Is Your Kitchen Too Small?
By Sunshine Menefee
Everyone wants a kitchen island. They’re everywhere. No kitchen remodel show is complete without one and it’s easy to see the appeal. They create much-needed landing space, a place for kids to stay close but not underfoot, they make dinner prep easy, and have tons of storage. Many islands are designed to be a standout feature in the kitchen and are drop dead gorgeous with more flair than the rest of the cabinets.
But they aren’t right for every situation. Mislead homeowner’s think an island is the only proper way to design a kitchen. If the space is too small to begin with, your dream island will become a constant headache. Every time you turn around, you’ll be bumping into a corner. When you’re in a hurry, there’s no straight line to get from the sink to the stove.
The National Kitchen and Bath Association (NKBA) is the industry leader when it comes to designing kitchens and baths. They set guidelines for good, basic design. The 31 guidelines cover all types of topics including electrical outlet placement, seating arrangements, lighting, ventilation, and more. The guidelines even include 2-cook kitchens. It also gives specific measurements to follow to allow for proper clearance and traffic flow. One of the most important measurements is that of the work triangle.
The work triangle is the flow of traffic from the three main appliances in the kitchen; sink, cooktop, and refrigerator. Each leg of this imaginary triangle should not be less than 4’ long or greater than 9’ long. An island should not cut into this triangle by more than 12”. Anymore than that, and your hips will curse you every time they get bruised by that corner. While these are guidelines and not codes, they don’t have to be strictly adhered to. Most designers and homeowners consider 3’ of walkway perfectly acceptable.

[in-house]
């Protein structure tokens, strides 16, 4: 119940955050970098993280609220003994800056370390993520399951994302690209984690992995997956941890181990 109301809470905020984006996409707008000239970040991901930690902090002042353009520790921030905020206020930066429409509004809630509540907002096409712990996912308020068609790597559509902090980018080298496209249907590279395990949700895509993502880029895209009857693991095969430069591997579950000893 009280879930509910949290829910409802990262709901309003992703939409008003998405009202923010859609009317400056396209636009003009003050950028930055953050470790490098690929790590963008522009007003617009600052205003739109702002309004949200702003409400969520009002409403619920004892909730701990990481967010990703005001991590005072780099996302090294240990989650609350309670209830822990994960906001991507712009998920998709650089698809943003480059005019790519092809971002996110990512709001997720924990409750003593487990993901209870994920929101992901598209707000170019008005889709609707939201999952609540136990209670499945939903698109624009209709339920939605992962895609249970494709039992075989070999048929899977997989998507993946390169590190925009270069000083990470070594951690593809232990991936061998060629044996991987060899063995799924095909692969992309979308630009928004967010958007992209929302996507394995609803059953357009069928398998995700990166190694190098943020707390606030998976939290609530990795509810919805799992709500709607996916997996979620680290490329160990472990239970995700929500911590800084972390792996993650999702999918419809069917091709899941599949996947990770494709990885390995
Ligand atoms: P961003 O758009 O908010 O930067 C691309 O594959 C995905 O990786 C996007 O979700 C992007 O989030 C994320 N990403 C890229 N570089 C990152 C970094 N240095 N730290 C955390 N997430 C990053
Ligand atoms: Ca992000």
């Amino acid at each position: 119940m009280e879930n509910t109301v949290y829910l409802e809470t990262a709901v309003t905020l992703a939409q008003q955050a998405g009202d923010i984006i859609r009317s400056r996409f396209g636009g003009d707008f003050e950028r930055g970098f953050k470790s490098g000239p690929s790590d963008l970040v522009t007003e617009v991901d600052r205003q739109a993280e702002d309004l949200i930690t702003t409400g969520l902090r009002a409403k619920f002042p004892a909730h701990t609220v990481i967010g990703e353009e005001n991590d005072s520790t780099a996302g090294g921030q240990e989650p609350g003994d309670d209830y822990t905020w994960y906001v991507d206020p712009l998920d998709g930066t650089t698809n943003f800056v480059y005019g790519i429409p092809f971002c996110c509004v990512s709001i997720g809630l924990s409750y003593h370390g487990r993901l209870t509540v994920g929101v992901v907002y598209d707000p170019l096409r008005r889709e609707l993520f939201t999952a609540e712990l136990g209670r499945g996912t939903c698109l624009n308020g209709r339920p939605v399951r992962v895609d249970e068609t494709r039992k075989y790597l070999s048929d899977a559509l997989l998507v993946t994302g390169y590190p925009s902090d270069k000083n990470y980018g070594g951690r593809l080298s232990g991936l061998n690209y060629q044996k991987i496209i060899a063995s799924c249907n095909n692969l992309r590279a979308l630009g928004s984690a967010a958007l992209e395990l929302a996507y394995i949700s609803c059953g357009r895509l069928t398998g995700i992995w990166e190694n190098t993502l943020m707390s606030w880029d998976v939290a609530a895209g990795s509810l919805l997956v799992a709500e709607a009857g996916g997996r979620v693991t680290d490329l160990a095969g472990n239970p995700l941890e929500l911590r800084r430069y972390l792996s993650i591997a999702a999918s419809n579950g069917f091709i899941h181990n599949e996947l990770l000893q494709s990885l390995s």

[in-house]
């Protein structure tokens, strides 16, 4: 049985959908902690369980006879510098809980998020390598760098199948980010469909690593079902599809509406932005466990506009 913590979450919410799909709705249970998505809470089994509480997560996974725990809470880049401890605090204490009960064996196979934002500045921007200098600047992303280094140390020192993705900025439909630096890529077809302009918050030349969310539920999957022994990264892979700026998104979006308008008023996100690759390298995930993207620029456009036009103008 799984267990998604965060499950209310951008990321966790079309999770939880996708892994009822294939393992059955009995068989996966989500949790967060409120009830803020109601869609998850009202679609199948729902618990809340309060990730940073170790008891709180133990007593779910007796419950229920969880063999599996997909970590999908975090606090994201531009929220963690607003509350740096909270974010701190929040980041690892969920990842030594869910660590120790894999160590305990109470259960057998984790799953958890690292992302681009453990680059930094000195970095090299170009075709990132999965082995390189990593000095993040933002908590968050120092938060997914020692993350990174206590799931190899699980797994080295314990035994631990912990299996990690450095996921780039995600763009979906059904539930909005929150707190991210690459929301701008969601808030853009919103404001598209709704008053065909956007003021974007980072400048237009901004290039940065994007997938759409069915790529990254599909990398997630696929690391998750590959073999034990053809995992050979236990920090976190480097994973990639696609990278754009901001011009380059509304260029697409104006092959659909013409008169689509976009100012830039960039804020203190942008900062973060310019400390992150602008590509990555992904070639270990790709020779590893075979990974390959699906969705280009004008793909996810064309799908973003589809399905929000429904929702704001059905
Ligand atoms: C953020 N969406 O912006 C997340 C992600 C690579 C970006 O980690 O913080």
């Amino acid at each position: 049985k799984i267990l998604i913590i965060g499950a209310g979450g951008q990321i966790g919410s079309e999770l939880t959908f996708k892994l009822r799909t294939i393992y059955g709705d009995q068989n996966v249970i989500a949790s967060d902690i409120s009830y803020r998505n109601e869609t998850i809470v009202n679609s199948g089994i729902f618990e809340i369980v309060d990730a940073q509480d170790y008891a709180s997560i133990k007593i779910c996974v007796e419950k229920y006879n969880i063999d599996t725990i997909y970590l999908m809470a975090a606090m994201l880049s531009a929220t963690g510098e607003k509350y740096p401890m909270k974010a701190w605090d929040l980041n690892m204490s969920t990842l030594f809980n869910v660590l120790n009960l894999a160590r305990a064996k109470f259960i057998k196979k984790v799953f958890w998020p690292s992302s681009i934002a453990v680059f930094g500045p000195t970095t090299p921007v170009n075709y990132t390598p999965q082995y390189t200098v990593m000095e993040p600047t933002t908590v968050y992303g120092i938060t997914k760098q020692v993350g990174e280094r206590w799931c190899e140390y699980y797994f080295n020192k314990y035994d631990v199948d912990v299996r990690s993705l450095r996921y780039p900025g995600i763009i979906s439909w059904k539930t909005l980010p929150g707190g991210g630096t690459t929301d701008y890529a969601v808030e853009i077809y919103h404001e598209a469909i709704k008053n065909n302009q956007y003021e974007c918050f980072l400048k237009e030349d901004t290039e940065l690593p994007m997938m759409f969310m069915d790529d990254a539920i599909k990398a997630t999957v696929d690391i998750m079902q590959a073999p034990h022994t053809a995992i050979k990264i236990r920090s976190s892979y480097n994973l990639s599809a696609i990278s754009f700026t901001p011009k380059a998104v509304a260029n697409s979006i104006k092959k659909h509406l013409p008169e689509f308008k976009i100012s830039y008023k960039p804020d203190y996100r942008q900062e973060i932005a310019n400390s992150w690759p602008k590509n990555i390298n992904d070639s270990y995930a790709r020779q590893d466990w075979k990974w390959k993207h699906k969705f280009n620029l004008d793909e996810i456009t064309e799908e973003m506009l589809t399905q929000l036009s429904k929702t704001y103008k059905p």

Keep it safe
Keeping good traffic flow around the island is essential. You don’t want to block access to other areas of the kitchen when an appliance or cabinet is open. The dishwasher is particularly susceptible to this. An open dishwasher door can be a tripping hazard if there’s no room to maneuver around it. Make sure the oven door will fully open and have plenty of walking space around it. Removing a large turkey may be impossible if the island is blocking the front approach to the door. You also want to be able to have your cabinet drawers open fully.
There is no one size fits all for kitchen islands. The smallest size for a usable countertop is 40” x 40”, but islands can go as big as you can imagine. A smaller space calls for a smaller island. Consider having a custom cabinet-maker come in and measure your kitchen and build one perfectly suited for your space. Incorporate different types of storage and spaces to get the most use out of the island.
If an island just isn’t practical in your kitchen, don’t despair. There are other options out there. A rolling cart is a great alternative for tight spaces. They give extra counter space when needed, yet tuck out-of-the-way when not in use. There are tons of different styles available to fit in any budget and design.
Live with it
It’s very hard for some clients to imagine an island in the center of the room. If you think you want a kitchen island but aren’t quiet sure, take a practice run first. Fashion a temporary island out of large boxes and make it to the size of island you want. Then put them where you would like for the island to fit. This is a great way to see the visual and physical impact. It may not look pretty, but you’ll get the feel of how the island will change the flow of the kitchen. It’s also the best way to know if you can work with and around one.
Before you spend big bucks, take the time to figure out if an island is right for your kitchen. Consider how much space your kitchen has and if an island really is the best solution. The best kitchen is one that works for you and your family.